Postmodernism,  Progressive Christianity,  Progressivism,  Testimony,  Theology

Progressing from Progressivism: Why I Moved on from the New Kind of Christian.

Back in the nineties, for a few years, I was a progressive Christian. Now, I am not. Why? In this post, I will tell you about five beliefs I uncritically held as a progressive Christian and why I was wrong.


First, we believed that newer is better, and we thought we could predict the future on the basis of changes that had happened in the past. Thus, we predicted that there would be a new, better kind of Christianity and that old versions would become obsolete.

I remember countless conversations in which we would discuss the inevitable demise of certain forms of Christianity, particularly conservative forms of evangelicalism. We’d say things like, “the church as we know it will die and a new, true Christianity will emerge.” We were highly optimistic and, at the same time, annoyed that it was taking so long.

However, I never stopped to consider if such a change would be a good one. What exactly makes the future better than the past? For me, change was good because it seemed to go with the flow of the world’s ideas. And anything that held up these changes should be overturned.

I was wrong. Just because something is new, it does not follow that it is right or better than what went before.


Second, I used to judge beliefs based on my attitude towards its source. Why ought I believe one thing and not another? The answer: the relative merits of the history of a belief, its genealogy. If a belief had a bad beginning, then it ought to be given a swift end (and vice versa). For example, we thought that all non-progressive rules governing human behavior derived from an environment in which human beings are prevented from flourishing. We thought that any belief garnered from such a situation cannot be a good one. Bad trees produce bad fruit, right?

As I look back, I can see the problem with my view. Views are not like fruit. Origins are not sufficient to debunk them. Even one’s least favorite person can be right sometimes. This is because being right about something does not depend on who thinks or says it. Being right might be something we ascribe to person, but what they are right about is person-independent.

I was so eager to link the truth of a claim with a person or culture that I quickly ignored what people said if they weren’t progressive enough. I may not have said it out loud, but I certainly thought the following: “you just believe that because you are from such and such a culture. That culture is no good (not progressive enough). Therefore, I have good reason to reject your belief.”

As I look back, I can see a great deal of snobbery involved in my thinking. I am sure you can see it as well. Snobbery is not a virtue and it is certainly not a good guide to truth.


Third, as a progressive Christian, I had a very pragmatic view of growing my faith. I thought that spiritual maturity began and ended in my lived experience. Lived experience determines the questions I’d ask, the teachings I would listen to, and the decisions I would make.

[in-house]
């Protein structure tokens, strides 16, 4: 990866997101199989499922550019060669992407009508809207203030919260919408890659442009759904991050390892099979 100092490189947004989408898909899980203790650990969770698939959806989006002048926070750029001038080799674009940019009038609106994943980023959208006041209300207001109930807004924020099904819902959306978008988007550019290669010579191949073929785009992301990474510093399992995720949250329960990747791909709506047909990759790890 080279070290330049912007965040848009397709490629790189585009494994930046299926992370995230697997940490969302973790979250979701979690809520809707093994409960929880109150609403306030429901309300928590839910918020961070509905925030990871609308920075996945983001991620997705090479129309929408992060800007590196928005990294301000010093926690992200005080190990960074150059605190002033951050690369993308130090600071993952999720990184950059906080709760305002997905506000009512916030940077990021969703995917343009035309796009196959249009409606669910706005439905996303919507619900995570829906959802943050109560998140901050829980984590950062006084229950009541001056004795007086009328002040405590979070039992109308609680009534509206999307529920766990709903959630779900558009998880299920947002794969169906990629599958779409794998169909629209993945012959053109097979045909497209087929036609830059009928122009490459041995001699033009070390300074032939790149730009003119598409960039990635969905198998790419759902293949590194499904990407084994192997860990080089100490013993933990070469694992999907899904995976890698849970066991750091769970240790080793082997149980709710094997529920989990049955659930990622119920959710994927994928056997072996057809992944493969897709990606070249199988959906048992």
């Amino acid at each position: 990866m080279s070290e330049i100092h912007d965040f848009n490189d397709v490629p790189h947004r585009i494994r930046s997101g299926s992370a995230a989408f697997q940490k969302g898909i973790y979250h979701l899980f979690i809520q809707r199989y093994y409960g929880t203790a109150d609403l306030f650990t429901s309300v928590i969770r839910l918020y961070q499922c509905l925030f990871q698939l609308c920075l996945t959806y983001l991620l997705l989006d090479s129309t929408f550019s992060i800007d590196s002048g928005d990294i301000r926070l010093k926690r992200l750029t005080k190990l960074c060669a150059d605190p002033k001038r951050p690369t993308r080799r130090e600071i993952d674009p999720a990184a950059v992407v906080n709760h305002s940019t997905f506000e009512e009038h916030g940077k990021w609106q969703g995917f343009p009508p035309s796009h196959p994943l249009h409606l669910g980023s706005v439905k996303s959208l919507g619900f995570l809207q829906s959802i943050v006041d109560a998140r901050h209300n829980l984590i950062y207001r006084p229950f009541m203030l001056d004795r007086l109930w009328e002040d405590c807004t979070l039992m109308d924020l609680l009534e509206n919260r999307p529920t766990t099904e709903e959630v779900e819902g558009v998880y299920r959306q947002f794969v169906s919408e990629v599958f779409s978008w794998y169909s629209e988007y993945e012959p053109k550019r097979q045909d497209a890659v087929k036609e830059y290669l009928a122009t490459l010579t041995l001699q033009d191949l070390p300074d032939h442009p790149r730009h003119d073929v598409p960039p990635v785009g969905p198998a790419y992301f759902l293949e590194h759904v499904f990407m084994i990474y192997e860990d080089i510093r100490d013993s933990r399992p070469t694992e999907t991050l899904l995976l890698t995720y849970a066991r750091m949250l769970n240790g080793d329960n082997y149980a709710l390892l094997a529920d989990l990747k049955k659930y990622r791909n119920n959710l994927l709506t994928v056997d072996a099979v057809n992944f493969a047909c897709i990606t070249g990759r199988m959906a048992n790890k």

The problem with such a method is that lived experience became more important than truth. The Bible was something we used as a means to make the world in our image. It was not the authority over our thinking. Ultimately, this is deeply unsatisfying. Eventually, I found myself wanting to know the truth of the matter whether or not it was relevant to me or whether it ‘resonated’ with me.

As I discovered later, the value of truth is not primarily found in its benefits; truth has an intrinsic value all of its own.

Experience First

Fourth, some lived experiences were considered more valuable than others. And it was those perspectives that mattered above all others. We thought that the most important experiences were the experiences of any marginalized group. Since I was in youth ministry, the people I focused on were teenagers who experienced some form of difficulty that could be attributed to environmental factors such as poverty or social alienation. Thus, our method for generating practices for ministry and life was driven by our examination of the experiences of marginalized young people.

The consequence of our position was that the task of theology was conducted exclusively from the perspective and experience of marginalized young people. Thus, we were suspicious of any theology beginning with scripture or any other authority. This had numerous effects on our theological views. It tended to twist interpretations of biblical texts.

I recall thinking that the poor had no need to repent of their sin since they had been so oppressed that Jesus would have a sort of automatic favor on them. Sin was only bad if it was conducted by the wealthy and that sin was itself a matter of constructing an oppressive system. But that is plain false. Neither wealth nor lack of wealth purchases divine favor. Only those who recognize their moral poverty and trust in Christ for their salvation gain divine favor.


A fifth feature of my progressive life was the people I ministered alongside. The truth about many progressive Christians is that they often work alongside evangelicals. None of my progressive friends went to overtly liberal churches. Thus, we all found ourselves walking among those whose time we thought was up. And, to my shame, most of whom we walked with were incredible gracious. I don’t remember an unkind reaction to my progressivism. I remember gracious attempts at correction. I remember being trusted to effectively share the gospel (progressives, at least of my stripe, could still articulate the essence of the faith). I remember only kindness and, as I see it now, I recall the long-suffering nature of those who listened to me wax eloquent about the new kind of Christian.